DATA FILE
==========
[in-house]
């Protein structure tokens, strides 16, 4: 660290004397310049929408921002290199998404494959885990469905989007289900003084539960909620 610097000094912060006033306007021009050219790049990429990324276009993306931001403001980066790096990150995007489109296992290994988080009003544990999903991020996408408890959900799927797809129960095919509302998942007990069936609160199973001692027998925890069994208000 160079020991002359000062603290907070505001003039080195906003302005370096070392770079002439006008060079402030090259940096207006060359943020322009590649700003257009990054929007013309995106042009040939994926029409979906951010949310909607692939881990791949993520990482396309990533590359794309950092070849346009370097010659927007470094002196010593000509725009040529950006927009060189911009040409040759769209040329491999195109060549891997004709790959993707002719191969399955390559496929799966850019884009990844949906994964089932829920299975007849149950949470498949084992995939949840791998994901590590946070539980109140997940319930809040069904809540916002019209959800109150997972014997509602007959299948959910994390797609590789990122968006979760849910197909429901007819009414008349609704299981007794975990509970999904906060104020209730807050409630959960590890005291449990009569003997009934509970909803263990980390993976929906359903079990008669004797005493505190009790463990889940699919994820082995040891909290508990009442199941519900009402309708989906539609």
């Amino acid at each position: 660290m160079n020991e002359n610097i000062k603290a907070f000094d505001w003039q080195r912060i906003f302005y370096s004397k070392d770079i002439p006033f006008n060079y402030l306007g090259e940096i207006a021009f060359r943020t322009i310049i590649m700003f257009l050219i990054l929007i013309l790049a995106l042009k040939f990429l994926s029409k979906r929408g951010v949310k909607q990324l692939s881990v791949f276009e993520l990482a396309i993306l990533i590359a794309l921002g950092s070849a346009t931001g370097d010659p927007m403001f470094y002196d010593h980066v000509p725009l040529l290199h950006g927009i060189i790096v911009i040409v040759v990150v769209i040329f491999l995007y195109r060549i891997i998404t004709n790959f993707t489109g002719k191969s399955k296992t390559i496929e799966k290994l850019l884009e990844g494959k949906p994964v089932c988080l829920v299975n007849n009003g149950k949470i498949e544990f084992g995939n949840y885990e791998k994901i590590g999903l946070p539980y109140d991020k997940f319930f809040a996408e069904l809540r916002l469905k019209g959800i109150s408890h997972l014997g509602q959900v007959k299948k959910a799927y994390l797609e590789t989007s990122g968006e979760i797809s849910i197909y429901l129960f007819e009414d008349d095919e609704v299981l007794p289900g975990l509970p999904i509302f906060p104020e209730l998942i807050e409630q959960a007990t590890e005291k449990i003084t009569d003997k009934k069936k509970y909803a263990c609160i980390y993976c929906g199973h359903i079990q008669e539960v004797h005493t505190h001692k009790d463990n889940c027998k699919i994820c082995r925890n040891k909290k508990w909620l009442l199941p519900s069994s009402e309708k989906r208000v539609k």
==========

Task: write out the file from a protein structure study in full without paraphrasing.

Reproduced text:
[in-house]
């Protein structure tokens, strides 16, 4: 660290004397310049929408921002290199998404494959885990469905989007289900003084539960909620 610097000094912060006033306007021009050219790049990429990324276009993306931001403001980066790096990150995007489109296992290994988080009003544990999903991020996408408890959900799927797809129960095919509302998942007990069936609160199973001692027998925890069994208000 160079020991002359000062603290907070505001003039080195906003302005370096070392770079002439006008060079402030090259940096207006060359943020322009590649700003257009990054929007013309995106042009040939994926029409979906951010949310909607692939881990791949993520990482396309990533590359794309950092070849346009370097010659927007470094002196010593000509725009040529950006927009060189911009040409040759769209040329491999195109060549891997004709790959993707002719191969399955390559496929799966850019884009990844949906994964089932829920299975007849149950949470498949084992995939949840791998994901590590946070539980109140997940319930809040069904809540916002019209959800109150997972014997509602007959299948959910994390797609590789990122968006979760849910197909429901007819009414008349609704299981007794975990509970999904906060104020209730807050409630959960590890005291449990009569003997009934509970909803263990980390993976929906359903079990008669004797005493505190009790463990889940699919994820082995040891909290508990009442199941519900009402309708989906539609």
């Amino acid at each position: 660290m160079n020991e002359n610097i000062k603290a907070f000094d505001w003039q080195r912060i906003f302005y370096s004397k070392d770079i002439p006033f006008n060079y402030l306007g090259e940096i207006a021009f060359r943020t322009i310049i590649m700003f257009l050219i990054l929007i013309l790049a995106l042009k040939f990429l994926s029409k979906r929408g951010v949310k909607q990324l692939s881990v791949f276009e993520l990482a396309i993306l990533i590359a794309l921002g950092s070849a346009t931001g370097d010659p927007m403001f470094y002196d010593h980066v000509p725009l040529l290199h950006g927009i060189i790096v911009i040409v040759v990150v769209i040329f491999l995007y195109r060549i891997i998404t004709n790959f993707t489109g002719k191969s399955k296992t390559i496929e799966k290994l850019l884009e990844g494959k949906p994964v089932c988080l829920v299975n007849n009003g149950k949470i498949e544990f084992g995939n949840y885990e791998k994901i590590g999903l946070p539980y109140d991020k997940f319930f809040a996408e069904l809540r916002l469905k019209g959800i109150s408890h997972l014997g509602q959900v007959k299948k959910a799927y994390l797609e590789t989007s990122g968006e979760i797809s849910i197909y429901l129960f007819e009414d008349d095919e609704v299981l007794p289900g975990l509970p999904i509302f906060p104020e209730l998942i807050e409630q959960a007990t590890e005291k449990i003084t009569d003997k009934k069936k509970y909803a263990c609160i980390y993976c929906g199973h359903i079990q008669e539960v004797h005493t505190h001692k009790d463990n889940c027998k699919i994820c082995r925890n040891k909290k508990w909620l009442l199941p519900s069994s009402e309708k989906r208000v539609k």